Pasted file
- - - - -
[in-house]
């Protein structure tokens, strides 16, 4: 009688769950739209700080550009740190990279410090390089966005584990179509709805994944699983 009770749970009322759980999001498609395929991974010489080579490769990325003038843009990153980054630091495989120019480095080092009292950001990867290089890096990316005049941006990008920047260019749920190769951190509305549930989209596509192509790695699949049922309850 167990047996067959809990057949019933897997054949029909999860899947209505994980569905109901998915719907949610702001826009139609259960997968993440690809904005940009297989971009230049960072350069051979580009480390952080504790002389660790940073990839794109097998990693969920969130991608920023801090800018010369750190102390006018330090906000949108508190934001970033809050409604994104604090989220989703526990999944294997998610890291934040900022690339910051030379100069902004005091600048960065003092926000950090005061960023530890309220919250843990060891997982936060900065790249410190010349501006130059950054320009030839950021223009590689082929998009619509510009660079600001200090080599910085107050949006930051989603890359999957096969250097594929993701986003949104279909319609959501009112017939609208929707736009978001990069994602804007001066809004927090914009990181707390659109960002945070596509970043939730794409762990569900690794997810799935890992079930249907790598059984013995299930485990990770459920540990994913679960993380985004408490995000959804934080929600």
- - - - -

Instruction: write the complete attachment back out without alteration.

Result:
[in-house]
């Protein structure tokens, strides 16, 4: 009688769950739209700080550009740190990279410090390089966005584990179509709805994944699983 009770749970009322759980999001498609395929991974010489080579490769990325003038843009990153980054630091495989120019480095080092009292950001990867290089890096990316005049941006990008920047260019749920190769951190509305549930989209596509192509790695699949049922309850 167990047996067959809990057949019933897997054949029909999860899947209505994980569905109901998915719907949610702001826009139609259960997968993440690809904005940009297989971009230049960072350069051979580009480390952080504790002389660790940073990839794109097998990693969920969130991608920023801090800018010369750190102390006018330090906000949108508190934001970033809050409604994104604090989220989703526990999944294997998610890291934040900022690339910051030379100069902004005091600048960065003092926000950090005061960023530890309220919250843990060891997982936060900065790249410190010349501006130059950054320009030839950021223009590689082929998009619509510009660079600001200090080599910085107050949006930051989603890359999957096969250097594929993701986003949104279909319609959501009112017939609208929707736009978001990069994602804007001066809004927090914009990181707390659109960002945070596509970043939730794409762990569900690794997810799935890992079930249907790598059984013995299930485990990770459920540990994913679960993380985004408490995000959804934080929600």